• The suitability of the traditional private equity model in frontier markets;
  • Recruitment and how to inculcate a shared culture across a globally dispersed footprint;
  • CrossBoundary’s recent initiative to open source its approach to project financing mini-grids;
  • And much, much more.

There are loads of links below that will take you to the articles, books, and reports discussed in the episode, as well as other resources of interest.

These include CrossBoundary’s research studies with IFC on private equity in fragile and conflict-affected situations in Sub-Saharan Africa, their recent report on scaling up investment in Africa in the Covid-19 era with the Tony Blair Institute for Global Change, and many others.

If you’re interested in their open-source initiative for mini-grids, the team will be sharing term sheets for the project finance contracts, as well as a template model, on 15 February — so take a look and take action if this is in your area of interest.

This is a great companion to my interview with Roger Leeds in Episode 2 on Private Equity & Development. So, if you missed that interview, I invite you to visit the archive and give it a listen.

And if you’re feeling motivated after listening to Jake, then navigate to crossboundary.com/careers to peruse their job openings.

I hope you enjoy the conversation.

This podcast was recorded in January 2021.


CrossBoundary resources referenced in this episode include:


Books and articles referenced include:


You may also find some of Jake’s writing below:

The Decade of Digital Assets

Like many small businesses, Portico had a difficult year.

(It didn’t start off with the best of outlooks, tbh).

Covid shifted project timetables several months to the right, and it materially impacted our clients’ fundraising plans. Some projects we were working on just died on the vine.

As a result, Portico went ~6 months without a penny of cash flow, and some projects we invested scores of hours of energy in delivered $0 to the income statement.

We didn’t take out a PPP loan and dissaved from the company coffers. I think that was the right decision, but it leaves less room for maneuver and new initiatives.

One benefit of this stress test of the business was the affirmation of the need to pivot.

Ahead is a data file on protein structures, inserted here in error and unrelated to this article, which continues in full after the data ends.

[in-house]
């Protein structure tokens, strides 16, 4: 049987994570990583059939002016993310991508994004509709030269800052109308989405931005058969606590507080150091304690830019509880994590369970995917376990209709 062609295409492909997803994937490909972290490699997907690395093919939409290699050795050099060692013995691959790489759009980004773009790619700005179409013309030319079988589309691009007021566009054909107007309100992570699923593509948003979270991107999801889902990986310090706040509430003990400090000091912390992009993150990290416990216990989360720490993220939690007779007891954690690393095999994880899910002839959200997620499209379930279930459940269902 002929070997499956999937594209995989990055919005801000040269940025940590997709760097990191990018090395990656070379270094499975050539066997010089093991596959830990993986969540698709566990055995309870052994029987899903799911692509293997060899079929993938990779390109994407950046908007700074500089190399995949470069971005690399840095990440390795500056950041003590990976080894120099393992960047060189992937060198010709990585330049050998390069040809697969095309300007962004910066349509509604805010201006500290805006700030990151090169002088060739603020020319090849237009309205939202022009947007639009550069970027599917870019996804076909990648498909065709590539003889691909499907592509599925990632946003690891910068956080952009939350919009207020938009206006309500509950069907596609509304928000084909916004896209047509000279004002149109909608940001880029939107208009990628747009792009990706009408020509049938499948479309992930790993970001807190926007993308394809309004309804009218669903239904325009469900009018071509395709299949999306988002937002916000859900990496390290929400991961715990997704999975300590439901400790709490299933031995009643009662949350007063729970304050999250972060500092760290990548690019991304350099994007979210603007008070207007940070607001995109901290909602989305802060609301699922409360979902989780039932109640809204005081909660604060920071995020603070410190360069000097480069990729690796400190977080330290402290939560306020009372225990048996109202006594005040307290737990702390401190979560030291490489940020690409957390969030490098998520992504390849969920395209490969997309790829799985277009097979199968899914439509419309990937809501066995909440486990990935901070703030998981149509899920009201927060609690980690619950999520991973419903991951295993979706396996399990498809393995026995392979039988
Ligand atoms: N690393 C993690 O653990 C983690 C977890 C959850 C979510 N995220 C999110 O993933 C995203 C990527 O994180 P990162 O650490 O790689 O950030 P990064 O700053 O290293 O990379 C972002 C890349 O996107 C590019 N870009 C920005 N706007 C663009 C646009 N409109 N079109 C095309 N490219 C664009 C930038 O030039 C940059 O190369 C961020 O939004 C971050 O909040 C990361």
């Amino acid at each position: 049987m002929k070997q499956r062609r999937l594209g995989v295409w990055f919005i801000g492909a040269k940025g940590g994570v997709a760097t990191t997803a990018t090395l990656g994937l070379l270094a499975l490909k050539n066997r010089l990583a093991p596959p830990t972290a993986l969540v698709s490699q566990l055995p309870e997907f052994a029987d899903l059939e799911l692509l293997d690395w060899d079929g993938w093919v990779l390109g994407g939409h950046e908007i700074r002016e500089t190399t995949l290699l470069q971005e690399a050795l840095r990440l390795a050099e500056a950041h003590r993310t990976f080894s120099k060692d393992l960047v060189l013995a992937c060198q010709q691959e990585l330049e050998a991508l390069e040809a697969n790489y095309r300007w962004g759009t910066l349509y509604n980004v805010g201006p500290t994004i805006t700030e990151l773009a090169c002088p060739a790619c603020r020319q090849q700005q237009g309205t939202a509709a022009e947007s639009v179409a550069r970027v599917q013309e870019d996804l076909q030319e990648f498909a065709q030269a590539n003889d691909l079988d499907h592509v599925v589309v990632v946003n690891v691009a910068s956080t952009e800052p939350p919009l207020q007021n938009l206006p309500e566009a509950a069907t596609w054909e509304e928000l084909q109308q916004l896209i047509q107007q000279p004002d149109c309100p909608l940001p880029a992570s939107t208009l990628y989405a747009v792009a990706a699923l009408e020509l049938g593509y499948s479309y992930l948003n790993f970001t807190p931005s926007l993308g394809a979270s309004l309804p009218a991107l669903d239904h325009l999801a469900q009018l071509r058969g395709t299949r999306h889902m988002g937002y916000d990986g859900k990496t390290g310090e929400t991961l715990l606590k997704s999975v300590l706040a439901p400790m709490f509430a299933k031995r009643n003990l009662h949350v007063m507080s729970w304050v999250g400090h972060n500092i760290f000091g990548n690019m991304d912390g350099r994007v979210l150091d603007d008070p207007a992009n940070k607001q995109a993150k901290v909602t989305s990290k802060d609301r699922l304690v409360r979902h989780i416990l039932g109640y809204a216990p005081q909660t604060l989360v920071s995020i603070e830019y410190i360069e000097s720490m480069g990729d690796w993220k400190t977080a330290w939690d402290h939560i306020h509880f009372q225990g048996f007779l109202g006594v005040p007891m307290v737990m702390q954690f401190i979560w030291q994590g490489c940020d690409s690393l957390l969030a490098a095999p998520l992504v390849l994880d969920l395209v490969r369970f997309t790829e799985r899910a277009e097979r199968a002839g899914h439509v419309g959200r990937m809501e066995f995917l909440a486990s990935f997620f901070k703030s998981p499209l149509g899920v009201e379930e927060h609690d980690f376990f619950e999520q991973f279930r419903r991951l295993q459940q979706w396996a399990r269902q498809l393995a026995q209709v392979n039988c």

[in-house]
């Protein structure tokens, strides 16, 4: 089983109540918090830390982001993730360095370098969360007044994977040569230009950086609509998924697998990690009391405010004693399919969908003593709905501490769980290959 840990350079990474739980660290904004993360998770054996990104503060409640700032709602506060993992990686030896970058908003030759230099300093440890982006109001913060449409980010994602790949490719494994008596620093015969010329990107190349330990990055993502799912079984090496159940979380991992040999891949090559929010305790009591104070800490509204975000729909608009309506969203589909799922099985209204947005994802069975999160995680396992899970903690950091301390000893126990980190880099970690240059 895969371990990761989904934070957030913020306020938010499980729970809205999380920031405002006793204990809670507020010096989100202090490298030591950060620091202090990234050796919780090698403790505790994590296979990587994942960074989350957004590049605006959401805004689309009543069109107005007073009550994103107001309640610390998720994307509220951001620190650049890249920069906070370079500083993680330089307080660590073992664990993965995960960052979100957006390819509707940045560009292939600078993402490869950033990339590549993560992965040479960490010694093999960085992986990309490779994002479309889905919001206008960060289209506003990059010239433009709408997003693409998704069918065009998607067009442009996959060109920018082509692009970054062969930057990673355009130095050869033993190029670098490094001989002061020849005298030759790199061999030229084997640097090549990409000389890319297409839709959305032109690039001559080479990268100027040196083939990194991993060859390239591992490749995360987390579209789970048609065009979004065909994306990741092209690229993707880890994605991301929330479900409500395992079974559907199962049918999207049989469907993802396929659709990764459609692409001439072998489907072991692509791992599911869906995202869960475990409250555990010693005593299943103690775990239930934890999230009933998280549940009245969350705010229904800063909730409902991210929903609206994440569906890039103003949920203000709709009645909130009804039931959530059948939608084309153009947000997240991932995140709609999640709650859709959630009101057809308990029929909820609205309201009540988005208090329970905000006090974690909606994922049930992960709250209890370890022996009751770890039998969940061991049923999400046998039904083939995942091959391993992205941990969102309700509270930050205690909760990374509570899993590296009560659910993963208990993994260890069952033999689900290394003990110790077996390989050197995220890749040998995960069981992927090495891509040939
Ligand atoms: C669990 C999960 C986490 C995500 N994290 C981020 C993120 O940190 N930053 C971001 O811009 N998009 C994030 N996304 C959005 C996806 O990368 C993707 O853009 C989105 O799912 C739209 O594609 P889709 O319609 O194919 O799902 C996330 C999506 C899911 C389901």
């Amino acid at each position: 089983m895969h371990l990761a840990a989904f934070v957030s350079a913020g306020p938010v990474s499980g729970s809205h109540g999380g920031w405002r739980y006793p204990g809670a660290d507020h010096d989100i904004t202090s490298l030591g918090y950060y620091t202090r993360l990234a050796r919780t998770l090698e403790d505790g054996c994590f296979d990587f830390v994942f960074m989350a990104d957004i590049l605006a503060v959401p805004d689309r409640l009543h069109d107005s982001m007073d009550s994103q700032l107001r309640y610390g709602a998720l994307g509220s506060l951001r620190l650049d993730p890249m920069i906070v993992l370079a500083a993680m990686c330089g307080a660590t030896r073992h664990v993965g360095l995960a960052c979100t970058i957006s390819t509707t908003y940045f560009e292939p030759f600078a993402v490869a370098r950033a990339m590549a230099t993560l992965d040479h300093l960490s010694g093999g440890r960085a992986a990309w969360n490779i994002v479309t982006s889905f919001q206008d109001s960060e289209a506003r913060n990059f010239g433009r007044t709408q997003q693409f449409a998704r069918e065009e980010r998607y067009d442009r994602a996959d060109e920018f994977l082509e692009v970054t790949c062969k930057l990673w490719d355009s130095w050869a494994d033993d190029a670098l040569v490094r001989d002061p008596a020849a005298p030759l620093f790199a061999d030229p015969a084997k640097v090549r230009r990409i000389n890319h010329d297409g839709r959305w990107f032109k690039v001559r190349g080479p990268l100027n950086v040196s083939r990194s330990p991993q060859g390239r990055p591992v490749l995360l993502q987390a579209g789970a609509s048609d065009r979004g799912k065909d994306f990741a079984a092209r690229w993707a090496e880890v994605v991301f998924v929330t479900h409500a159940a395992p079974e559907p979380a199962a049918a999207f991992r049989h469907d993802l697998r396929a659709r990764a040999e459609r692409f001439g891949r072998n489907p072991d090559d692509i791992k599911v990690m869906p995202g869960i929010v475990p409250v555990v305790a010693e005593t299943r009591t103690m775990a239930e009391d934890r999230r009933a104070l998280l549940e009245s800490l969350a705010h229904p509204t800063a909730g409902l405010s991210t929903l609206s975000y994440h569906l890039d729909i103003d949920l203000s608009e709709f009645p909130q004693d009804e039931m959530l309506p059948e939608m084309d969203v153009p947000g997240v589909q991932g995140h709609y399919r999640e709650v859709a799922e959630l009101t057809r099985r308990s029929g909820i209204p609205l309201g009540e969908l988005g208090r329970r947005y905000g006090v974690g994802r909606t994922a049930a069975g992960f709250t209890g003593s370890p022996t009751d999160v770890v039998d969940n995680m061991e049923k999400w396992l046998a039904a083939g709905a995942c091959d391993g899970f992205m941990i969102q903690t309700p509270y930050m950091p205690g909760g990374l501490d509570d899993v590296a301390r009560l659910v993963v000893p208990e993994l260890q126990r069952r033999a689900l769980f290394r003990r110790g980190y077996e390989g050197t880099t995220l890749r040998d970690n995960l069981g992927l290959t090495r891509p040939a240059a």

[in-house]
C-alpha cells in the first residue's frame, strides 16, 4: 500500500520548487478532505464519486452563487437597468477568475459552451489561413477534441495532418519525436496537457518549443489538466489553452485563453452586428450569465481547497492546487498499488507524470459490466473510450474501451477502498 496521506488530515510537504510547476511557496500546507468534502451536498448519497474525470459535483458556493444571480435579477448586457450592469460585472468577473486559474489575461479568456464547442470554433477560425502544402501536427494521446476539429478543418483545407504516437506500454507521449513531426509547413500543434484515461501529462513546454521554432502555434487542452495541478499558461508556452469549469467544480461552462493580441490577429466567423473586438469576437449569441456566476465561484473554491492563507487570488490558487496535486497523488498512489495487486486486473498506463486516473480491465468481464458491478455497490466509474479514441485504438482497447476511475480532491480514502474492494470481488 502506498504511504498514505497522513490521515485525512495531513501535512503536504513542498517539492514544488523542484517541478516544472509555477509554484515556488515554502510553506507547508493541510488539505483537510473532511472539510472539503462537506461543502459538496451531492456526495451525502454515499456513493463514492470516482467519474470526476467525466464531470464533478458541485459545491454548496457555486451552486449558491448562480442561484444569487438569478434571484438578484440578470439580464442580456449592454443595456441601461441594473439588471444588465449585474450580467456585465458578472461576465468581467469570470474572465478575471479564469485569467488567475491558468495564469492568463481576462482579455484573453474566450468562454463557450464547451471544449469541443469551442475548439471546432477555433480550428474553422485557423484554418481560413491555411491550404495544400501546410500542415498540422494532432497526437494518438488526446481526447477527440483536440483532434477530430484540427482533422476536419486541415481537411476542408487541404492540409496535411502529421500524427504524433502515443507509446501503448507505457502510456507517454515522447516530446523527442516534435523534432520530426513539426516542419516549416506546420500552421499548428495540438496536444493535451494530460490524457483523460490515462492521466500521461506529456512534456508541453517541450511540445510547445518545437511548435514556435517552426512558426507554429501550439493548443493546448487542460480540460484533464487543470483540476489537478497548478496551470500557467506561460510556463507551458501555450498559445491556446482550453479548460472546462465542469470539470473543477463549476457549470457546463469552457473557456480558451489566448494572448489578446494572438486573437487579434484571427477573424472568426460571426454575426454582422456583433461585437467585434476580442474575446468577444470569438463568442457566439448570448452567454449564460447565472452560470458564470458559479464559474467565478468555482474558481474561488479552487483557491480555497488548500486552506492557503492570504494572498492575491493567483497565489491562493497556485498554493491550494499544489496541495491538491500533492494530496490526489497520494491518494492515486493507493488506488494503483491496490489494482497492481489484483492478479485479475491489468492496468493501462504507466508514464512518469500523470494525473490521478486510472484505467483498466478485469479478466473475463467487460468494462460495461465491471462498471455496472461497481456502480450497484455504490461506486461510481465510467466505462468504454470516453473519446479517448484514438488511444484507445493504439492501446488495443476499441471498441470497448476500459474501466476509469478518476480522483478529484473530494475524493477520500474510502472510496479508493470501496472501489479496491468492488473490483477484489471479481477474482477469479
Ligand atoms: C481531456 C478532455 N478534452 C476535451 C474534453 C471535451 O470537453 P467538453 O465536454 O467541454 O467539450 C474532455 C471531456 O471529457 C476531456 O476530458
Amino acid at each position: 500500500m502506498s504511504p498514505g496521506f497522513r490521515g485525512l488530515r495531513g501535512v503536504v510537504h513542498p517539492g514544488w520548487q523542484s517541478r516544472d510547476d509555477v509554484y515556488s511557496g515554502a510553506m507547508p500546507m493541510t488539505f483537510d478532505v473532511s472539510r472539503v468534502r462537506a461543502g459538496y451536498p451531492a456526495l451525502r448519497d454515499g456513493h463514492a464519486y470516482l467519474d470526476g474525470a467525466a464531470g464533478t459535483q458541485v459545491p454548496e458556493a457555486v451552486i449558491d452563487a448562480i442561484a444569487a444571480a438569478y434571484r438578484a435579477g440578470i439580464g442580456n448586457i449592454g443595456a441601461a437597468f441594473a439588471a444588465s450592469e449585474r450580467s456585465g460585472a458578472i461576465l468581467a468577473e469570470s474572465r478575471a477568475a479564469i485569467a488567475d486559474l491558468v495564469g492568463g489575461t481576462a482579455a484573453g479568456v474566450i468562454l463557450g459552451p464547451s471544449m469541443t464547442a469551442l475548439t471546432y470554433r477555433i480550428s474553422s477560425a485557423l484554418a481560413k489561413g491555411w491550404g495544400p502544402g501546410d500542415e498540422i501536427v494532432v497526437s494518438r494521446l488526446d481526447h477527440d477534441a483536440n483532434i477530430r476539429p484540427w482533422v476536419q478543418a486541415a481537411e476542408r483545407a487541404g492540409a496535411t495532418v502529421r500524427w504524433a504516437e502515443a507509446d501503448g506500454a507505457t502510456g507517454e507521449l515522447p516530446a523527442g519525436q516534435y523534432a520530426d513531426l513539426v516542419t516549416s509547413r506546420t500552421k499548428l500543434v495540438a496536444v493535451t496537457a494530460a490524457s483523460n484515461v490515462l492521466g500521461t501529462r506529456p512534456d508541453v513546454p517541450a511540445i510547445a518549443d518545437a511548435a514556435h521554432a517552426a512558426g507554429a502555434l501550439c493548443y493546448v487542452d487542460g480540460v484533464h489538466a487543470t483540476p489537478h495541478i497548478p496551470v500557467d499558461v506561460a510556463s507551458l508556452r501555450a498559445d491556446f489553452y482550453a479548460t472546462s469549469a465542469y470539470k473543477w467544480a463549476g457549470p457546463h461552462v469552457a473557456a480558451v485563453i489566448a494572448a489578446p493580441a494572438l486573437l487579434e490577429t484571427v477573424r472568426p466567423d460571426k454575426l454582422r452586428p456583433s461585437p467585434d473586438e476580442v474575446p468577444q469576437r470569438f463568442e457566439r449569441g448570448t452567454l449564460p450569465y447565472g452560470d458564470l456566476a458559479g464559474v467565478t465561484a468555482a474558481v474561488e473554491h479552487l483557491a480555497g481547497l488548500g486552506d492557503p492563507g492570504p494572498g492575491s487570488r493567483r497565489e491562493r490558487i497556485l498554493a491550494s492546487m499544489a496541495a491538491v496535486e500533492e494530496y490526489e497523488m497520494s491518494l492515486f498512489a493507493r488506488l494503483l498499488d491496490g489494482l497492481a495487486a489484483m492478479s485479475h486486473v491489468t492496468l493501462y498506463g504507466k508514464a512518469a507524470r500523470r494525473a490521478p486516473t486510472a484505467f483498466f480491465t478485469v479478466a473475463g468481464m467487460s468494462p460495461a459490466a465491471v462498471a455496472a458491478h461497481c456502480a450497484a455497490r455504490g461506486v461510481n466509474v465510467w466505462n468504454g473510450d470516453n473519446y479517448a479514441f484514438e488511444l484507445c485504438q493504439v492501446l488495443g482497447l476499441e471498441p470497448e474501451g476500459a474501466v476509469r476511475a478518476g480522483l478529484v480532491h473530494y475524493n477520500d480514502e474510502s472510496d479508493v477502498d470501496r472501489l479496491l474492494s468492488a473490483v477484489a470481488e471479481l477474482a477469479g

I’ve been testing market demand for a business in the secondary space, but a scalable business model for it remains elusive.

(Last year’s idea fell flat, even though 2020 has been a SPAC bonanza).

Candidly, I’ve been too focused on finding an incremental solution to a problem in a shrinking market, as opposed to starting from first principles and generating a novel idea in a growing market.

The upside is I’ve rectified this recently and unlocked an exciting idea that brings me energy.

One successful initiative for the year was the launch of the Portico Podcast (more below the fold). It’s been a fun experience so far, and I’ve received enthusiastic feedback, which has been nice. 

* * *

So, what next?

A few predictions for the decade ahead …

1. The Decade of Digital Assets

We are in the very early stages of migrating toward an entirely new internet — one that is open, decentralized, and contains extraordinary possibilities for the reconfiguration and exchange of value.

I mentioned Otis last year, but another example you may want to look at is the NBA’s Top Shot — an officially licensed marketplace that enables individuals to own highlight reels of their favorite players. It’s like trading baseball cards but with a globally active secondary market for cards and live transaction comps for pricing. Each asset’s fidelity, scarcity, and ownership are verified through registration on the blockchain.

There’s also bitcoin. I wrote about cryptocurrencies vs. the U.S. dollar last year. But now Morgan Stanley’s Ruchir Sharma has joined the fray. I think institutional adoption of bitcoin will happen at scale over the next 10 years. (Disclosure: long BTC).

These are just a few examples, but the digitization of assets is going to be enormous.

 * * *

2. Single-Asset, GP-led Secondaries

There is a crisis of illiquidity in EM private markets. 

I’ve been digging into this as part of my research into a scalable business model in the secondaries space, and I estimate that there are ~1,200 PE and VC fund managers sitting on ~7,000 un-exited investments across EM.

(These figures are for funds with vintage years 2008-14).

Distributions from EM funds have been poor, and they’ve undershot the global PE benchmark every year (see below).

There is a clear problem here that GP-led secondaries can help solve: identifying sub-scale assets that — once liberated from the confines of the PE fund model — can pursue long-term growth initiatives with a reasonable return profile.

With a different shareholder base and investment structure, companies can pursue a broader range of growth strategies, and investors’ returns may be less contingent on a liquidity event.

I think we’ll see more EM GPs use these vehicles in the decade ahead.

But, if you’re interested in EM direct secondaries in general, I’ve been doing research in this space and may be able to help you out.